Artemis Langford, the first transgender member of a sorority at the University of Wyoming, said there is a feeling of “great relief” after a federal judge dismissed the lawsuit filed by Kappa Kappa Gamma sorority sisters challenging Langford’s induction.
The sisters alleged Langford made members feel unsafe and uncomfortable, but Wyoming U.S. District Court Judge Alan Johnson said he was unable to change how a private and voluntary organization defines a woman.
No definition of “woman” is held within the sorority’s bylaws, so the judge said he would be unable to impose the one sought by the plaintiffs.
Langford shared the experience of the lawsuit with MSNBC.
Artemis Langford, a trans woman whose sorority admission was contested by fellow members, speaks out after a judge dismissed the lawsuit:
— MSNBC (@MSNBC) September 5, 2023Announcement
“I am very glad to have such great and supportive sisters in my chapter,” Langford said. “I think, as a sorority, Kappa to me demonstrates so much about very wonderful values from loyalty to courage to trailblazing, such very smart people that I’m so glad to have on my side.”
“I think it’s just a very difficult experience because no one was expecting to be there and to be in that kind of situation, and now, it’s been a great relief that perhaps it can finally be over.”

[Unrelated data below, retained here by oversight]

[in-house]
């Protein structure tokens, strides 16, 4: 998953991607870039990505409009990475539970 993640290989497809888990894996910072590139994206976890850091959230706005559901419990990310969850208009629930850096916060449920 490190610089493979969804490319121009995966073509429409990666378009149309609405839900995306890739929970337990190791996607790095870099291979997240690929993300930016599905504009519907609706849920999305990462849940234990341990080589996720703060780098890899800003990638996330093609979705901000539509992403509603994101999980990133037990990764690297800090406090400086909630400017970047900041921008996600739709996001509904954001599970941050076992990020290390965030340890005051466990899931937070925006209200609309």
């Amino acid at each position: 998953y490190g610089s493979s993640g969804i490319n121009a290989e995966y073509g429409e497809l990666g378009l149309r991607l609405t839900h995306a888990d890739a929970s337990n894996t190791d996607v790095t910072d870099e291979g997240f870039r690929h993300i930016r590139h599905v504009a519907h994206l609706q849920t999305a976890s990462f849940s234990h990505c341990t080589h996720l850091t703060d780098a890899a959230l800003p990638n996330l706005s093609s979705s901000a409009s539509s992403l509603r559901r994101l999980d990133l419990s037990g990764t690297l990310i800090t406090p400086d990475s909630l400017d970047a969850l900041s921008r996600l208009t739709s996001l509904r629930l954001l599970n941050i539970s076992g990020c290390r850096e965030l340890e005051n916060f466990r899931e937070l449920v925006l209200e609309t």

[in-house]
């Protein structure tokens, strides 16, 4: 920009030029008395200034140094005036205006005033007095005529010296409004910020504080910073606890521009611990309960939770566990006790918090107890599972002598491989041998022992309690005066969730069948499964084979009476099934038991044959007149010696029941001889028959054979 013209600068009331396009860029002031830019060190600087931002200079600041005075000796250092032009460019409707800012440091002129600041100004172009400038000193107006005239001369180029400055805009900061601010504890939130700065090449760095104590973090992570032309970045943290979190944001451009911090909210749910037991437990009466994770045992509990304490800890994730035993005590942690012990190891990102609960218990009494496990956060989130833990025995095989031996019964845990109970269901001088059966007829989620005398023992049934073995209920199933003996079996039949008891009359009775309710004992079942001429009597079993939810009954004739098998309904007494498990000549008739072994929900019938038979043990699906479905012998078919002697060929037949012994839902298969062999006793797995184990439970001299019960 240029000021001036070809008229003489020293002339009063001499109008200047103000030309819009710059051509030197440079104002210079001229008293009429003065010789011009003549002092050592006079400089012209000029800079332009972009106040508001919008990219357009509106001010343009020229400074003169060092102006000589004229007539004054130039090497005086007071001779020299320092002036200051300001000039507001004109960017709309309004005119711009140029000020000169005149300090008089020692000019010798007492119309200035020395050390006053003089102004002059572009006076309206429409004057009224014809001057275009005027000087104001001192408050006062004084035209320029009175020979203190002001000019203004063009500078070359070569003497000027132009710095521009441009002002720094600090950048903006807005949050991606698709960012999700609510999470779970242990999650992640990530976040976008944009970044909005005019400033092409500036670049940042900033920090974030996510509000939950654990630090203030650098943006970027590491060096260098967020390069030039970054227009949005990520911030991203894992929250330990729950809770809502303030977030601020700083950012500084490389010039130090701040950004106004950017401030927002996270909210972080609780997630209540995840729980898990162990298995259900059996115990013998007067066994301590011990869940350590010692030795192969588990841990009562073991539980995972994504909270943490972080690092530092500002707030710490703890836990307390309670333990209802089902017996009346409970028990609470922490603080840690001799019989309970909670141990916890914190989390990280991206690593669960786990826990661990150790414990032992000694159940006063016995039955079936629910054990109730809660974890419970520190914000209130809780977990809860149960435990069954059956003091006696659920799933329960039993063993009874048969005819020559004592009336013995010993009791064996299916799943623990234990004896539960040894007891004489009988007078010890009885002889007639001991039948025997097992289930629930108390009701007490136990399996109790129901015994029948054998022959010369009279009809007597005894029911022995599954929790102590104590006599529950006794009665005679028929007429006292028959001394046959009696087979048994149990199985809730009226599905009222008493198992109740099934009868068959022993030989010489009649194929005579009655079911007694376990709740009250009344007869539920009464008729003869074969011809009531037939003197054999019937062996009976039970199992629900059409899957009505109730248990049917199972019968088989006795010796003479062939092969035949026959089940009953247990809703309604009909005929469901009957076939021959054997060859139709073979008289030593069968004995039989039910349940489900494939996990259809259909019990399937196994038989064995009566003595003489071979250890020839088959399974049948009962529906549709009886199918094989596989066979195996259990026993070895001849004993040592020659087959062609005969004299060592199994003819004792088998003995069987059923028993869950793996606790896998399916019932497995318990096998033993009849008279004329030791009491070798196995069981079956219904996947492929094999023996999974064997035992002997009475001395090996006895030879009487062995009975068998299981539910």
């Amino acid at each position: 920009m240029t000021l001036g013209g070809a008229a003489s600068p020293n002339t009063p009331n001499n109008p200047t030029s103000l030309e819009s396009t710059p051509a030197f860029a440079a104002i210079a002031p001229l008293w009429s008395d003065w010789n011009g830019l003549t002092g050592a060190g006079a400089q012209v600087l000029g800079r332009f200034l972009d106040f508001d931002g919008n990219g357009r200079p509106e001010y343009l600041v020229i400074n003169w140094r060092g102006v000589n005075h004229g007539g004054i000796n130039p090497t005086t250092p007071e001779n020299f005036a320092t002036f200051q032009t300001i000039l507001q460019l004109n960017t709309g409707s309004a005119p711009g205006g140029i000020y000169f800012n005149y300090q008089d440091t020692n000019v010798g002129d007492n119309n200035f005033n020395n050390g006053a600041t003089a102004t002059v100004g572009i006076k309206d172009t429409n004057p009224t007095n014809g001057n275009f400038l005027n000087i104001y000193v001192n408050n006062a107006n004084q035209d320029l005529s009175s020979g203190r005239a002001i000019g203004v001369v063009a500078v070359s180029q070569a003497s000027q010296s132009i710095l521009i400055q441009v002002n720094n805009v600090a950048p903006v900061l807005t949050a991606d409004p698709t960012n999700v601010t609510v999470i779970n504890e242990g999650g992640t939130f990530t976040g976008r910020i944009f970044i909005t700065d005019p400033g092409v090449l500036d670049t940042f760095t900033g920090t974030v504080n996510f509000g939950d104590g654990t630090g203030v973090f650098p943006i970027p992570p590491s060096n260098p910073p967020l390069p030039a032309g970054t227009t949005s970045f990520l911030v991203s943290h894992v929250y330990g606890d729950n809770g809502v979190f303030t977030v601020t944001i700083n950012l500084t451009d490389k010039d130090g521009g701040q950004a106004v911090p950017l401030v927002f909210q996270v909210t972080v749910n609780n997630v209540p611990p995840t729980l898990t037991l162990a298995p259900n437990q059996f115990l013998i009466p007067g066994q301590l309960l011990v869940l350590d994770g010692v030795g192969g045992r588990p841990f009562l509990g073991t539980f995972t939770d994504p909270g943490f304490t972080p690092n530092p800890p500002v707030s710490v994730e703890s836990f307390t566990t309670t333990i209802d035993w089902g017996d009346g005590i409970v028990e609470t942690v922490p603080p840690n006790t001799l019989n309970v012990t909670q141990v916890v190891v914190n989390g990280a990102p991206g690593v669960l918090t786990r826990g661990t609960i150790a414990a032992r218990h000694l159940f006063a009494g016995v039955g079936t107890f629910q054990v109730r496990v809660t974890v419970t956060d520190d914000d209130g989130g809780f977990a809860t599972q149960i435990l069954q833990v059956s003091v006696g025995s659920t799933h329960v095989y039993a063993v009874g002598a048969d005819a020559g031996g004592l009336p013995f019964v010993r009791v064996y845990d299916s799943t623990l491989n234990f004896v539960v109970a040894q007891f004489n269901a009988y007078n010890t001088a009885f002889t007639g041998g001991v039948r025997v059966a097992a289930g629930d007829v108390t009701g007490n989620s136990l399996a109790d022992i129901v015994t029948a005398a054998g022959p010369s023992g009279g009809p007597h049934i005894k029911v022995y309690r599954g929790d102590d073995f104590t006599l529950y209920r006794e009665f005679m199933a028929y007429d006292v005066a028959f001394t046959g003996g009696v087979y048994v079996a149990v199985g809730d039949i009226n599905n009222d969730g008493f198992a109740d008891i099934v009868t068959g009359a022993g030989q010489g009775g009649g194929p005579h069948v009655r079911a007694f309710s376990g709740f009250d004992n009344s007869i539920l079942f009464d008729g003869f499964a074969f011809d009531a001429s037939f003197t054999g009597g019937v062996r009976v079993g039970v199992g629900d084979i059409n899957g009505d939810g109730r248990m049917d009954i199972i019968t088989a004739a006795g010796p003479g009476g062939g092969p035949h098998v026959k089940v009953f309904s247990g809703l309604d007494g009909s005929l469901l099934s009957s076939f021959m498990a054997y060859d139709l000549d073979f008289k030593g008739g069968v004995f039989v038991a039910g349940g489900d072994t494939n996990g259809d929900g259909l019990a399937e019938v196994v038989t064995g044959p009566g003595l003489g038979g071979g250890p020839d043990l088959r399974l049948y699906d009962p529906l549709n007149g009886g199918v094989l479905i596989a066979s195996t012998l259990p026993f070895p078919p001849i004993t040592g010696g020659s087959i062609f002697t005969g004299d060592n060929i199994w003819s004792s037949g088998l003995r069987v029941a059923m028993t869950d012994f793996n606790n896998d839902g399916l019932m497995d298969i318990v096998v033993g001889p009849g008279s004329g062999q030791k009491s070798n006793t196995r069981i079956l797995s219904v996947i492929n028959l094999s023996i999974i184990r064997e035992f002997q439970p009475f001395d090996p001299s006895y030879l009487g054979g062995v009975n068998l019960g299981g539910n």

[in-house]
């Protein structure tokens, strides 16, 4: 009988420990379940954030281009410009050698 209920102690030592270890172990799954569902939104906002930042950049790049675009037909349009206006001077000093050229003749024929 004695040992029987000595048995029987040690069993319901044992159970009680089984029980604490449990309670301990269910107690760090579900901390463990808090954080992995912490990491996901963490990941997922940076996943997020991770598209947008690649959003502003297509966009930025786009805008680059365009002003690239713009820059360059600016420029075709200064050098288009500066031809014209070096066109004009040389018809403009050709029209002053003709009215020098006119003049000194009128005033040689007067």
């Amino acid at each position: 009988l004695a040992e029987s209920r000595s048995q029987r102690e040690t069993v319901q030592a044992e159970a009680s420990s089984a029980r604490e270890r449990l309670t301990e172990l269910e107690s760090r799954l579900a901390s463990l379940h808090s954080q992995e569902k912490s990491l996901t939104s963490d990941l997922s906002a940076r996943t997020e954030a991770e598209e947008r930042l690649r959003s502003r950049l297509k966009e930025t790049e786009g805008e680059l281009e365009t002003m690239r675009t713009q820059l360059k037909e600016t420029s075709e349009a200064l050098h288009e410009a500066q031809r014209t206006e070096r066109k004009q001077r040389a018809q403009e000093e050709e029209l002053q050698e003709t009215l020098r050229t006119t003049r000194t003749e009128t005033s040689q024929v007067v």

At least six sisters of the Kappa Kappa Gamma sorority contested the admission of Langford, whom they accused of actions that led to sisters feeling uneasy.
The transgender student remained in the common areas for hours and stared at the women without speaking, according to the lawsuit.
“One sorority member walked down the hall to take a shower, wearing only a towel. She felt an unsettling presence, turned, and saw [Langford] watching her silently,” the lawsuit read.
Langford wants to stay so people can understand that “it’s never OK for that kind of scrutiny on a person just because of identity,” the student said.
“I hope that even if there’s one person out there that their identity is being attacked that it’s OK to be who they are, and it’s never OK to be attacked on their identity, whether it’s because of their race, their gender identity, their sexual orientation, religion, or creed. Every day that they can be themselves is a good day for us all.”